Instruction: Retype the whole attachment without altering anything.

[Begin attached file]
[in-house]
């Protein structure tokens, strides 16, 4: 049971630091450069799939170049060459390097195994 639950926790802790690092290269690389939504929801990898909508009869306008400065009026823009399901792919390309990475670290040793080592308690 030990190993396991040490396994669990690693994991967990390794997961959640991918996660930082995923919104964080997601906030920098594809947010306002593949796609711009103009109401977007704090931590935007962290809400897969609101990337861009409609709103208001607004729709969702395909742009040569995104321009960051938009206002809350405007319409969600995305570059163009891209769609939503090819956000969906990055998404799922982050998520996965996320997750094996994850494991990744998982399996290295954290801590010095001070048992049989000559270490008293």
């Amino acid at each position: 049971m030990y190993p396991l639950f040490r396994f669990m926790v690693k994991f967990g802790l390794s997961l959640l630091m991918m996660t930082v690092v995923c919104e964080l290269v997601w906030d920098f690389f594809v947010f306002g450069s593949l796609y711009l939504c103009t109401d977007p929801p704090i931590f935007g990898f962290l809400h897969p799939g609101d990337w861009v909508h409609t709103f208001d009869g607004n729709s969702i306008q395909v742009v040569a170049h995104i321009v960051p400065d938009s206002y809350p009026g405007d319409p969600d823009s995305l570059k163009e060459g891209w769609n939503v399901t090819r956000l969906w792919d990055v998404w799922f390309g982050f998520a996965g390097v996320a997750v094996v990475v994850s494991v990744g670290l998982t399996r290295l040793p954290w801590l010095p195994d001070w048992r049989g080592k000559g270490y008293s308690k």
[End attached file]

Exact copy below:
[in-house]
């Protein structure tokens, strides 16, 4: 049971630091450069799939170049060459390097195994 639950926790802790690092290269690389939504929801990898909508009869306008400065009026823009399901792919390309990475670290040793080592308690 030990190993396991040490396994669990690693994991967990390794997961959640991918996660930082995923919104964080997601906030920098594809947010306002593949796609711009103009109401977007704090931590935007962290809400897969609101990337861009409609709103208001607004729709969702395909742009040569995104321009960051938009206002809350405007319409969600995305570059163009891209769609939503090819956000969906990055998404799922982050998520996965996320997750094996994850494991990744998982399996290295954290801590010095001070048992049989000559270490008293």
């Amino acid at each position: 049971m030990y190993p396991l639950f040490r396994f669990m926790v690693k994991f967990g802790l390794s997961l959640l630091m991918m996660t930082v690092v995923c919104e964080l290269v997601w906030d920098f690389f594809v947010f306002g450069s593949l796609y711009l939504c103009t109401d977007p929801p704090i931590f935007g990898f962290l809400h897969p799939g609101d990337w861009v909508h409609t709103f208001d009869g607004n729709s969702i306008q395909v742009v040569a170049h995104i321009v960051p400065d938009s206002y809350p009026g405007d319409p969600d823009s995305l570059k163009e060459g891209w769609n939503v399901t090819r956000l969906w792919d990055v998404w799922f390309g982050f998520a996965g390097v996320a997750v094996v990475v994850s494991v990744g670290l998982t399996r290295l040793p954290w801590l010095p195994d001070w048992r049989g080592k000559g270490y008293s308690k």